Quality objectives

Dear sir,

As per requirements of QMS, quality objectives should be SMART.Right? Since we are just starting the documentation and setting up of deparmental quality objectives. Is it possible that the quality objectives be as an aim and don’t include the previous data as a basis? How? Can you give us an example?



If your objective is ISO compliance, then the quality objectives should support your quality policy.

I don’t know of anything that would suggest your quality objectives should be based on historical data. Your objectives must be measurable.

I can offer a contrived example, I suppose. Say you’ve had a history of unhappy customers. To ensure your business survives, maybe you institute a quality policy that focuses on customer satisfaction. You would then articulate an objective for satisfied customers. This may be in the form of % returns, problem reports, survey findings, etc. - whatever makes sense for your business. You then begin gathering data that provides objective evidence to support your customer satisfaction assertions. In your managment review, you assess the data and determine if your (current) quality system is sufficient to meet your objectives. If not, then you look for ways to improve - which would probably be evident from the data gathered.

Does that help?

Sir, correct me if i’m wrong, when you set a quality objectives you need a target level. So this target level can be set only if you have a benchmark, otherwise it can’t be specific.Is it right sir? Or it doesn’t need a benchmark at all and you just need is to gather data and assess it in the management review to formulate a new target level for the next period of time?

Sir your post is an indeed help for my understanding.

thank you, Sir!!!

Again, I’m coming at this from an ISO compliance perspective (specifically, 13485 - for medical devices). In that light, I’m not aware of anything that requires you to have target levels. The approach we are taking is to gather data and assess it at the management review to determine if we have an effective quality system. Most of our objectives do not lend themselves to specific target numbers.

Now I’m not saying that using baseline data and targets is incorrect - just not required. If you have a measurement that you can get reliable data to measure effectiveness of your quality system, then I would say that’s probably a very strong measurement!

Would you mind Sir if you can give me an example of your objectives that doesn’t have specific target numbers. As of now sir i’m such a dummy in terms of this ISO documentation. In this manifestation i’m afraid to turn it as a fiasco. Hope you understand!!


Sure. Part of our policy is to ensure solutions use state-of-the-art technology. In turn, one of our objectives is to use state-of-the-art technology in product development. To “measure” this, we look at each project and identify the technologies implemented. The management review gives us the opportunity, as a team, to discuss the solutions chosen, how well it met our needs, and if there were alternate technologies we might consider for future projects. Again, you need to keep in mind what your quality policy is and establish objectives against the policy. A distinguishing factor for my company is the ability to use the right technology for our customers and so this is part of our policy. Can we put targets on this? Not at all. Can we “measure” it? Maybe not in the traditional sense, but we can use the discussions to improve.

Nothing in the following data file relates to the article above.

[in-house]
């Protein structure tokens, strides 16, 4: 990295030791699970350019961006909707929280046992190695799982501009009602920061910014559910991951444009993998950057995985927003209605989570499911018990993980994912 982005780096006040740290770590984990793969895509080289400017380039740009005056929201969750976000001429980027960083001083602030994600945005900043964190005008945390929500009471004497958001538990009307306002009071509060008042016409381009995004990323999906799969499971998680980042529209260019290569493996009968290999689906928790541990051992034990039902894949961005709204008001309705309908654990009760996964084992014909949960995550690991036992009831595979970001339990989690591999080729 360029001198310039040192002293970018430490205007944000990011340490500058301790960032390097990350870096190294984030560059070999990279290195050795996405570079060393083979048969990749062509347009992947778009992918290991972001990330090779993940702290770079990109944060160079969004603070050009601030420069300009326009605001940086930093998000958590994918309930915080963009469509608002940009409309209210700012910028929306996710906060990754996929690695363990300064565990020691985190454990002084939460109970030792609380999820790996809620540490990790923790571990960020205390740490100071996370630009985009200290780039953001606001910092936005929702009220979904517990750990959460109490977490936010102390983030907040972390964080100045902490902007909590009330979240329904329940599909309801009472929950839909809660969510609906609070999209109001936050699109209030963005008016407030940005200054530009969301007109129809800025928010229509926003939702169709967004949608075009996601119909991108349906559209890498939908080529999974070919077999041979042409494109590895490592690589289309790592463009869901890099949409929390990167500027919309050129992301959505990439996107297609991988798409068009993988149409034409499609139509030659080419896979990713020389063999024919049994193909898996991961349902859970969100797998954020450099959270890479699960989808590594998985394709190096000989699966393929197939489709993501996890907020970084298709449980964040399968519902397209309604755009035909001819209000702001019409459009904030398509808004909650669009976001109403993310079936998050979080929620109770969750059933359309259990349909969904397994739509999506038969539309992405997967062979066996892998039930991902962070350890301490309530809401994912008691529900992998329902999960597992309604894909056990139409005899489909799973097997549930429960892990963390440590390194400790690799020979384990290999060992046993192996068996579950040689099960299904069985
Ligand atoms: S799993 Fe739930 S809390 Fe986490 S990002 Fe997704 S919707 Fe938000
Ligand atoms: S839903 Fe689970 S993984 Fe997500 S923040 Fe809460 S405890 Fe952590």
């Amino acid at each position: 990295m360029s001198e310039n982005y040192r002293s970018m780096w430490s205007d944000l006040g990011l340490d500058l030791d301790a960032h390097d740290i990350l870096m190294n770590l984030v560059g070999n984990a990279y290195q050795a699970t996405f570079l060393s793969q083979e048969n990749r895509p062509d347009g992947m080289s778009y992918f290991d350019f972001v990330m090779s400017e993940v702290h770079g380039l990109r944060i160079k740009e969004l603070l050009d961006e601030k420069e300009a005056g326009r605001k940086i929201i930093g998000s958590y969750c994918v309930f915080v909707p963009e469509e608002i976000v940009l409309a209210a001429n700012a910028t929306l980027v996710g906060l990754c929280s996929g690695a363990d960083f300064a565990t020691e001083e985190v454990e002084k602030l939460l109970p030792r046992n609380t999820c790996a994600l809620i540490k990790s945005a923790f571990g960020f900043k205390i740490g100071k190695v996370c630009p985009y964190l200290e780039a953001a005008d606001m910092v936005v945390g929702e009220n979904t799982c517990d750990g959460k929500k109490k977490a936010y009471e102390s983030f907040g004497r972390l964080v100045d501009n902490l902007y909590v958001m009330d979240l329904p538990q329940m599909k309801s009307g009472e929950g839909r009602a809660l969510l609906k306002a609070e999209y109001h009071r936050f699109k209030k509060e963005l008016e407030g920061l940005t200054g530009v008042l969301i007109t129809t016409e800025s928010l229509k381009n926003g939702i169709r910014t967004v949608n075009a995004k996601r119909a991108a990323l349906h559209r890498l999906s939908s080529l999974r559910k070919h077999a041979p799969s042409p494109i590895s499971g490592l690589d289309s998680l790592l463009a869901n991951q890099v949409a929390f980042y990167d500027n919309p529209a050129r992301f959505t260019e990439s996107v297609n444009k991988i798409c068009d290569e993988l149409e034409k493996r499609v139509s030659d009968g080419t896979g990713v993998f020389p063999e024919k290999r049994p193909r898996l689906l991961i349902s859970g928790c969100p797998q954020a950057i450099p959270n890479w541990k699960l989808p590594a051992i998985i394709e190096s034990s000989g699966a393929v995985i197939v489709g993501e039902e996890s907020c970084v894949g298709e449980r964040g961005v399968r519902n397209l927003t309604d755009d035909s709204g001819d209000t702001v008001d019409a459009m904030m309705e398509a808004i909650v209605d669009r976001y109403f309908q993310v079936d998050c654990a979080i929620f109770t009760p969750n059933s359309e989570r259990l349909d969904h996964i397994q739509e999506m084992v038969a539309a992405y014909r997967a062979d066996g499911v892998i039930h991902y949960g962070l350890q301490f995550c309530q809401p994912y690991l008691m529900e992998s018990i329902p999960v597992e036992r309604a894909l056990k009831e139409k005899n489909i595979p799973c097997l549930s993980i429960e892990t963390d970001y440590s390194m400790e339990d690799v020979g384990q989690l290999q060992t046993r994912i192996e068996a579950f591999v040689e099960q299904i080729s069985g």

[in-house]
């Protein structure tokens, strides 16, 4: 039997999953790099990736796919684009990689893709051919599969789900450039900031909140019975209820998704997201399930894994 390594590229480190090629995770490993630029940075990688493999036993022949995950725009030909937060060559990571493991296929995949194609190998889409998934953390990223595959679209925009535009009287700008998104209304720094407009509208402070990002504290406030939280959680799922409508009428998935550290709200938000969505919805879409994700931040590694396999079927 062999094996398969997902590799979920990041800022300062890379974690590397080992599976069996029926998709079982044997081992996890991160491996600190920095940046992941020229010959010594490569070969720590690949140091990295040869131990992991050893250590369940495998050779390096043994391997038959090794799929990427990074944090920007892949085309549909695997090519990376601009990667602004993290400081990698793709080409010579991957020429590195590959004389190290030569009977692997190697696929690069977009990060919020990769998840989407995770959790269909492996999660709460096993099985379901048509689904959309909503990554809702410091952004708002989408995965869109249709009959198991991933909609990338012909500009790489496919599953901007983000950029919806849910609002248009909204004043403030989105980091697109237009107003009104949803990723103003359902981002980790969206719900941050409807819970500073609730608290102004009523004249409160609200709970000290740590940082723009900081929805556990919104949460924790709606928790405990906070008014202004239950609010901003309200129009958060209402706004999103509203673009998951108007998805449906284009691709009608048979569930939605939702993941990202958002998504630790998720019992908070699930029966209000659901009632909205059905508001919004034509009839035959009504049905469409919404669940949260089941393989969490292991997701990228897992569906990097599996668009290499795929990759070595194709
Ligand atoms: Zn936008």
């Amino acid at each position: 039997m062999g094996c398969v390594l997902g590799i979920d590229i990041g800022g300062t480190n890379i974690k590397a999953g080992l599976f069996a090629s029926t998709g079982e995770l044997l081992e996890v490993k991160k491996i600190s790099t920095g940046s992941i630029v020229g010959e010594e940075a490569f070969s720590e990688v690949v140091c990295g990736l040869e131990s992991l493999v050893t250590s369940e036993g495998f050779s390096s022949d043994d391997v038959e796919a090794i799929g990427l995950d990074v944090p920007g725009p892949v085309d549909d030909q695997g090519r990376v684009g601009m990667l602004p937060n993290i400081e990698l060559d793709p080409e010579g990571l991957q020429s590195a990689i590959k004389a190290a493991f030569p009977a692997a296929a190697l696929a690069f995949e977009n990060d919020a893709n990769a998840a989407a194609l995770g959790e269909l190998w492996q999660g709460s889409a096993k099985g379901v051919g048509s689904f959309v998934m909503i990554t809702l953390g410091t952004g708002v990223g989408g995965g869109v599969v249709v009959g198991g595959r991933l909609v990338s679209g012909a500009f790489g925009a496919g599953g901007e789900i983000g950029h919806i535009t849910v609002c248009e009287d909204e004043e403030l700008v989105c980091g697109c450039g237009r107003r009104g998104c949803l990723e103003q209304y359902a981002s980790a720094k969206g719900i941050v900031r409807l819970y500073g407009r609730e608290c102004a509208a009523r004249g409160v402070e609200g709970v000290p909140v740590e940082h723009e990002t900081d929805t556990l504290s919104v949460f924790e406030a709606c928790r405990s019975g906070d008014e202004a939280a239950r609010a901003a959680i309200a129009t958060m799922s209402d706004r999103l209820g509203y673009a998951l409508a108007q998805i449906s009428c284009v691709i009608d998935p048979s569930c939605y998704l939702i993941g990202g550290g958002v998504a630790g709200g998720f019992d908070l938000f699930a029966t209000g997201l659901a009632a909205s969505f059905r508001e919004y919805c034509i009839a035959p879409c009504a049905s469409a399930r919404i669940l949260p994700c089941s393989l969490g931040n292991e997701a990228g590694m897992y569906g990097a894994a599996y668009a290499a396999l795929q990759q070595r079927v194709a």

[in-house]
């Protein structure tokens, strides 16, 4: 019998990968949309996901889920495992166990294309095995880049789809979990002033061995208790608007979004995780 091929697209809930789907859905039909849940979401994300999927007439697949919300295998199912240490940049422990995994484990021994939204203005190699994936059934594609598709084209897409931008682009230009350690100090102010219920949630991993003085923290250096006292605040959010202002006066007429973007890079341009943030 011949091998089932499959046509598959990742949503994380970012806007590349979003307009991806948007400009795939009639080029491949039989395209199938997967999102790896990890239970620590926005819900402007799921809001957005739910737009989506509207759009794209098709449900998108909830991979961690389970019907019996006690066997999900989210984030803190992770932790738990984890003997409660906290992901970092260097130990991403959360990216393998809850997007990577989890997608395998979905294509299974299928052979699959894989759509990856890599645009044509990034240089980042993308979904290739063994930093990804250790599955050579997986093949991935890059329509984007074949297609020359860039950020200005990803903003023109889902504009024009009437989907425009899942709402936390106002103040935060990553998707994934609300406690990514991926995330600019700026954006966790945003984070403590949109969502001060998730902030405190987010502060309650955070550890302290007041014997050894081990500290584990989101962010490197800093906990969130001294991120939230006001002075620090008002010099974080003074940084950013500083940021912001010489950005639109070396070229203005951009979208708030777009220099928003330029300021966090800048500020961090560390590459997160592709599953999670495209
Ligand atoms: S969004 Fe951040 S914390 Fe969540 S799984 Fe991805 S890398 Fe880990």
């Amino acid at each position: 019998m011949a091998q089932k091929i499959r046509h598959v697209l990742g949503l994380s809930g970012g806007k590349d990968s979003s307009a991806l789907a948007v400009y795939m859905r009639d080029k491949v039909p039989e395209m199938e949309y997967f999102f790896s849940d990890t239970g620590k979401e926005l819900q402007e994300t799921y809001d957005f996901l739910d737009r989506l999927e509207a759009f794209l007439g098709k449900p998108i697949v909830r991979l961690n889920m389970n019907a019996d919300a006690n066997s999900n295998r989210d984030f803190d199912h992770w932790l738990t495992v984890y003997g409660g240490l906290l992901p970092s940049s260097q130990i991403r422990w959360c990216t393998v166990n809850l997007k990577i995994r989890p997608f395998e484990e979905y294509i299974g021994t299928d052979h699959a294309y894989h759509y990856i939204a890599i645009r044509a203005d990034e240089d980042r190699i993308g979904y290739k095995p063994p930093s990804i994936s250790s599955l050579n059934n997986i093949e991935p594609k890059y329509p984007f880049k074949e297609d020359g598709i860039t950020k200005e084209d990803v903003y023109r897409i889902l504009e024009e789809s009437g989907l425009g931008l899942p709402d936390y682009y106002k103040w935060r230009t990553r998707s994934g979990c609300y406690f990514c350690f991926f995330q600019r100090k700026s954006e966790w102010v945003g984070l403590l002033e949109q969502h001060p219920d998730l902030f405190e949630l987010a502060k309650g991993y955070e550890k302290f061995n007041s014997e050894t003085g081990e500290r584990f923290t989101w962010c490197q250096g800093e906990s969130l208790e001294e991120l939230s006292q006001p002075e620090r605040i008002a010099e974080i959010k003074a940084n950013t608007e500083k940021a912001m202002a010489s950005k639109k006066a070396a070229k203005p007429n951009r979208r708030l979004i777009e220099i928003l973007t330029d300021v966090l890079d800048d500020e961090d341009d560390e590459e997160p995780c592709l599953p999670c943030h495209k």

Again, don’t throw out your baseline data. Use it if it helps you improve your quality! My response to your original question stands: you aren’t REQUIRED to have targets. Do what makes sense for your company. If you have baseline data that says you produce 95% good widgets and can collect data to ensure you are reaching or improving on that, it’s good.

Regarding the fear of turning it into a fiasco, I would advise to not try to bite off more than you can chew. Start slowly and build up. The whole idea is ongoing improvement. Get some success under your belt and build on those successes. If you take the approach that you’re going to measure everything and hit specific targets (that you may or may not be able to reach because of or in spite of your system), you run the risk of having the team lose confidence in the system and eventually abandon it.

Finally, clearly, you’re not a dummy on this. Dummies don’t ask for help! :slight_smile: Hang in there and ask for help when you need it. That’s what these forums are for.

Thank you so much sir, it’s enlightened me in a way that i’m starting to integrate those idea and it’s really a big help. More power.God bless!!!

Dear All
Definitely QO should be SMART, but it should also reflect the continous improvements in QMS. specific and measureable dont mean that QO should be typically talking about the product and process, It can even cover a whole project, it should also state the responsibility and target dates, not necessary the all QO may be achieved but u may show the running progress with a tentative target date. Organizations should also introduce qualitative and quantitative deliverables (Operational Quality Objectives) and Plans to support the completion of Departmental Quality Objectives.